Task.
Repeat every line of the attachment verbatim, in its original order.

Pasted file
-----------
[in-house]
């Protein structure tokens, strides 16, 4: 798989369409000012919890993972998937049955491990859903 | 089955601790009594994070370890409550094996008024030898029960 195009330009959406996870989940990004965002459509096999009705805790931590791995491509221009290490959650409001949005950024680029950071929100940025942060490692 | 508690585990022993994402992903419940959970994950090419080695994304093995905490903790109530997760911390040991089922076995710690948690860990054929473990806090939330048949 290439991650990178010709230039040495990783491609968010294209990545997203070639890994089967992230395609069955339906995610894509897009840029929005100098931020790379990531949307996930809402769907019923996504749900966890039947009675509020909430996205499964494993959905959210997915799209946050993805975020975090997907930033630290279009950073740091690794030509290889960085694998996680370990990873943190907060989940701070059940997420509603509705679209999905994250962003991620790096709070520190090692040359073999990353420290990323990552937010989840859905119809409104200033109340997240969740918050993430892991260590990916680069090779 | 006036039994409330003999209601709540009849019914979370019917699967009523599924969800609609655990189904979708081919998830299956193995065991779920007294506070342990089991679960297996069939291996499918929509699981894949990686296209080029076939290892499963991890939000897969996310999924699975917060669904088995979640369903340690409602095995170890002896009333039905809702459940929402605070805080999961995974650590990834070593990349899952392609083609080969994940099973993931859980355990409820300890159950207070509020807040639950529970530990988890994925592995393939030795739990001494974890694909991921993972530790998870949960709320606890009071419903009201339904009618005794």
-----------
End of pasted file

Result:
[in-house]
């Protein structure tokens, strides 16, 4: 798989369409000012919890993972998937049955491990859903 | 089955601790009594994070370890409550094996008024030898029960 195009330009959406996870989940990004965002459509096999009705805790931590791995491509221009290490959650409001949005950024680029950071929100940025942060490692 | 508690585990022993994402992903419940959970994950090419080695994304093995905490903790109530997760911390040991089922076995710690948690860990054929473990806090939330048949 290439991650990178010709230039040495990783491609968010294209990545997203070639890994089967992230395609069955339906995610894509897009840029929005100098931020790379990531949307996930809402769907019923996504749900966890039947009675509020909430996205499964494993959905959210997915799209946050993805975020975090997907930033630290279009950073740091690794030509290889960085694998996680370990990873943190907060989940701070059940997420509603509705679209999905994250962003991620790096709070520190090692040359073999990353420290990323990552937010989840859905119809409104200033109340997240969740918050993430892991260590990916680069090779 | 006036039994409330003999209601709540009849019914979370019917699967009523599924969800609609655990189904979708081919998830299956193995065991779920007294506070342990089991679960297996069939291996499918929509699981894949990686296209080029076939290892499963991890939000897969996310999924699975917060669904088995979640369903340690409602095995170890002896009333039905809702459940929402605070805080999961995974650590990834070593990349899952392609083609080969994940099973993931859980355990409820300890159950207070509020807040639950529970530990988890994925592995393939030795739990001494974890694909991921993972530790998870949960709320606890009071419903009201339904009618005794």